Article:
Five South African airports are now open for international flights: King Shaka airport in Durban, OR Tambo International and Lanseria airports in Joburg, Cape Town International Airport and Kruger Mpumalanga airport. Note that some countries currently have restrictions in place or travellers coming from South Africa. Make sure you check the travel requirements and restrictions before you travel

I need a Covid-19 test in advance of my travels – how do I do this?

You do not need a Covid test to leave South Africa (unless required by another country that you are travelling to), but you are required to show one when entering, so make sure you have factored this into your travel plans. Tests need to be taken within 72 hours and results must be negative. Tests must be a throat or nose (PCR) test taken at a legal and legitimate testing centre. Rapid antibody tests are not eligible. Your test results should ideally be original paper copies. If you have been given a coronavirus vaccine you still need to also show proof of a negative Covid-19 test to enter South Africa.

Private testing laboratories Pathcare, Ampath and Lancet all offer services for travellers and have numerous branches across Joburg. It is advisable to take your test within good time to ensure you have results before flying and to limit your activity and contact with others before travelling to minimise your exposure to the virus.

How can I find accurate information about Covid-19 and how South African health authorities are dealing with the Coronavirus?

First stop is sacoronavirus.co.za which is the Covid-19 Coronavirus South African Resource Portal. 

The exact number of cases globally is constantly being updated. Check this live updated global map by John Hopkins University to see the rate of new reported cases and check out the WHO's daily situation reports on Coronavirus here.

The South African health minister Dr Zweli Mkhize is providing regular updates on the situation and how South Africa is dealing with this. You can follow all these latest updates on his Twitter page here

The Twitter account of the NICD (the National Institute for Communicable Diseases) is also an excellent source of up-to-date information on the Coronavirus and how it affects South Africa. Follow them on Twitter here and find their report updates on the latest cases and where they have been tracked from at their website here.

Useful numbers 
If you are worried that you have contracted the virus you can contact the dedicated 24-hour Coronavirus hotline on 0800 029 999. You can also join the government's free Whatsapp messaging service. The whatsapp channel provides useful advice about symptoms, travel restrictions, testing and treatment as well as the latest on current restrictions. Add the number 060 012 3456 on whatsapp and send a message saying 'hi' to be connected. 
 
Photo via OR Tambo International Airport

How to protect yourself and others from Coronavirus

Most people who become infected with Coronavirus experience mild illness and recover, but it can be more severe for others. In December 2020 a new more contagious variant of the virus was discovered in South Africa, making the need to take care even more urgent as the new variant has caused cases of the virus to increase dramatically.

You can take care of yourself and protect others by doing the following:

Washing your hands with soap and water or using alcohol-based hand rub and sanitisers kills viruses that may be on your hands. If washing with soap and water, wash vigorously for at least 20 seconds.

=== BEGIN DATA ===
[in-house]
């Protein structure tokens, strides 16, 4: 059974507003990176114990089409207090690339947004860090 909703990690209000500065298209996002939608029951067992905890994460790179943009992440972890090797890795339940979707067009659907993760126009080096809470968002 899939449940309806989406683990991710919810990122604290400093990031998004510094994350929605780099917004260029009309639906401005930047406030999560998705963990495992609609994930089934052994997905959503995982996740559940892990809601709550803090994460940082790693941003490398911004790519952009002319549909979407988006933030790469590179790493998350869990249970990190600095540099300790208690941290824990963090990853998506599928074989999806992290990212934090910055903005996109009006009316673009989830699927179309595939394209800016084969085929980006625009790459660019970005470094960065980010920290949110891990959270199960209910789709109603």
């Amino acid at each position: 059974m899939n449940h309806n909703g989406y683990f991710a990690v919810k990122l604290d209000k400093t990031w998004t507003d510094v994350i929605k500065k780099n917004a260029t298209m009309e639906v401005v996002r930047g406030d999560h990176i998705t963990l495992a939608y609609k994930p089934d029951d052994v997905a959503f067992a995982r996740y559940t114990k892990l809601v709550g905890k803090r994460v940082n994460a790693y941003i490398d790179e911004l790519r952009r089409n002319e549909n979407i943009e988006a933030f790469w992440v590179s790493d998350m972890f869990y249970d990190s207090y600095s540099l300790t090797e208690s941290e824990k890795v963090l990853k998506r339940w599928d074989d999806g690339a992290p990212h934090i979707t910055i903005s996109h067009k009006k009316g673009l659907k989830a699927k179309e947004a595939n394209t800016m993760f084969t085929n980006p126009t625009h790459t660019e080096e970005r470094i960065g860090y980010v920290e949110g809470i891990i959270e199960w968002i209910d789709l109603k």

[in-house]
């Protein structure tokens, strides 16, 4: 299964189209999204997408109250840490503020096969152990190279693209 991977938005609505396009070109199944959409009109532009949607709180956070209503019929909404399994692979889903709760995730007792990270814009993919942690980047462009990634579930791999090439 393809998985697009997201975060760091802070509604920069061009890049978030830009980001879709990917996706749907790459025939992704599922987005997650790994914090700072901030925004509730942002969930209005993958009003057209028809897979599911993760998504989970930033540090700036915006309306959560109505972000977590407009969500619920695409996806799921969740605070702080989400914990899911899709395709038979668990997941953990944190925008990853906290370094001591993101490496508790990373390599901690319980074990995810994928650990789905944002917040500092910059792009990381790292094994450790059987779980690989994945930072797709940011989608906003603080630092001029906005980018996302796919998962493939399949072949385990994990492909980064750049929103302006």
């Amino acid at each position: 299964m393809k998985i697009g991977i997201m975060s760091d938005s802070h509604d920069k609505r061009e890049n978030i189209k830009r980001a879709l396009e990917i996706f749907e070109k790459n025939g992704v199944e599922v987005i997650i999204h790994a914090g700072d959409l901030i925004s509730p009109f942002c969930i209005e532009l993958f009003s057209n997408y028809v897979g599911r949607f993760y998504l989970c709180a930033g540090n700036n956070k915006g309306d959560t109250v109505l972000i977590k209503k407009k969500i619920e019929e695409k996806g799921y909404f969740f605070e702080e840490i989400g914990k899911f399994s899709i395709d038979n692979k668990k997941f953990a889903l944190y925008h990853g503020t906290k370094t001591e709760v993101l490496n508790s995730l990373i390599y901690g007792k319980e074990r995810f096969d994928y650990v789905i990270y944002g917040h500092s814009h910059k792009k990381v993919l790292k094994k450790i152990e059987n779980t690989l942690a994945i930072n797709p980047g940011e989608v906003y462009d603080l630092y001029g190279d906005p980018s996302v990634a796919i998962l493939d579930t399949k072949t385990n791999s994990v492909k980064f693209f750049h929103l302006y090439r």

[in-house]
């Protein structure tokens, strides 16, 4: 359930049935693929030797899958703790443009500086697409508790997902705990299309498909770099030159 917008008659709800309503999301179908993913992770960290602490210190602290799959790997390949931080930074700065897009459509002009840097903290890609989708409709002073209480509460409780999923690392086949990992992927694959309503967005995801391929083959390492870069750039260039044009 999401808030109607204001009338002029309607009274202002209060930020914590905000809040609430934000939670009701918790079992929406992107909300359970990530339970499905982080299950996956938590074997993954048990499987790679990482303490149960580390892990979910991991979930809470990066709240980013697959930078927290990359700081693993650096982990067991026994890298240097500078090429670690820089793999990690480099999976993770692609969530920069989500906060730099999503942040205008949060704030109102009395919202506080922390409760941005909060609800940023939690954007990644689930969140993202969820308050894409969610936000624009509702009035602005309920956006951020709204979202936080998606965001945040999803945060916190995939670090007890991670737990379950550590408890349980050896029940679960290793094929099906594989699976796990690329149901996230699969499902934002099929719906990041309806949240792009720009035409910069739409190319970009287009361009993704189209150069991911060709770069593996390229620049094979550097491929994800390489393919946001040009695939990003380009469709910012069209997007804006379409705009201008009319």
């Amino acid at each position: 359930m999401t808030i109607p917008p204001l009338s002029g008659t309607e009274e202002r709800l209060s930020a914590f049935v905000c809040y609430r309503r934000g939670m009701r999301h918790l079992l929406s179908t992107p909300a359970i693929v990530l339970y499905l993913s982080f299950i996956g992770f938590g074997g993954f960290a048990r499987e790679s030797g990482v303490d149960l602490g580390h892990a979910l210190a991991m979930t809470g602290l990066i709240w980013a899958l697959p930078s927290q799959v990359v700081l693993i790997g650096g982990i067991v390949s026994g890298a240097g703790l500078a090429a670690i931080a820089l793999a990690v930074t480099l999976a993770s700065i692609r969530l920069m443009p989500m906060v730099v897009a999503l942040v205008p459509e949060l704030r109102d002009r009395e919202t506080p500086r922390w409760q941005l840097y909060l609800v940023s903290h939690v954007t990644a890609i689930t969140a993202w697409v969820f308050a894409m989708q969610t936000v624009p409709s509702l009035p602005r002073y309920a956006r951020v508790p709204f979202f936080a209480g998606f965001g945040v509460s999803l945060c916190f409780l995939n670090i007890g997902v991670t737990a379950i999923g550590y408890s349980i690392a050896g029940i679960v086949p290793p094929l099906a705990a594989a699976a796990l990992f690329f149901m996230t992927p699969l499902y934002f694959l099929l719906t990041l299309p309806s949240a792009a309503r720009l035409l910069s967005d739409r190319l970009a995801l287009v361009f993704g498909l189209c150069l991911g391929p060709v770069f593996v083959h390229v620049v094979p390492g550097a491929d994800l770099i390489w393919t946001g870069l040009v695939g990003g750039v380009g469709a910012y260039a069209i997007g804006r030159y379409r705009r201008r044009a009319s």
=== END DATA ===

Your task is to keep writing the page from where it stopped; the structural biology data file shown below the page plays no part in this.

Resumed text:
Maintain a two-metre distance between yourself and anyone who is coughing or sneezing. Similarly practice good respiratory hygiene yourself by covering your mouth and nose with your bent elbow or a tissue when you cough or sneeze. Then dispose of the used tissue immediately. Most stores, banks and other places where you will need to queue usually have spaces marked on the floor to show the distance required between you and the next person in the queue. Stick to these space markings, there is no need to overcrowd people in queues.

Follow the Three Cs. Avoid Closed spaces, Crowded spaces and Close contact with people from outside your household.

It is now mandatory that people wear cloth masks when in public to prevent themselves from possibly spreading the virus to others. It is noted that the wearing of cloth masks is a preventative measure rather than a protective one. Masks, whether colourful cloth masks or medical-grade N95 masks are widely available in all shops. 

If you have fever, a cough or difficulty breathing, seek medical care early. Stay home if you feel unwell and contact your travel or medical insurance about what steps you should take and where to go. Calling in advance will allow your health care provider to quickly direct you to the right health facility. This will also protect you and help prevent the spread of viruses and other infections.

Testing Across Johannesburg there are now numerous drop-in and drive-through testing centres where you can pay to be tested if you think you are suffering symptoms or have been in contact with somebody who has the virus, including at most branches of Dischem pharmacies. State hospitals and medical clinics are also offering free testing for those who are showing symptoms of the virus. Private testing laboratories Pathcare, Ampath and Lancet all offer relatively quick testing.

Download the official COVID Alert South Africa

South Africa has its own official Covid-19 alert app. The app is free and works via bluetooth meaning it does not require any data or wifi to work. The app will alert you if you have been in contact with someone for a prolonged period of time by using this bluetooth technology. The app does not store or require any of your personal data and you will not be told who is the infected person you were in contact with. The app will simply alert you to the place and time when you may have been exposed to the coronavirus. Similarly, you can use the app to alert others that you have tested positive for the virus and it will send out an alert to any app users who were in the same place at the same time as you.

The COVID Alert South Africa app is available for free in the Play Store and iStore. Travellers to South Africa from overseas will be asked to download this app on arrival in the country.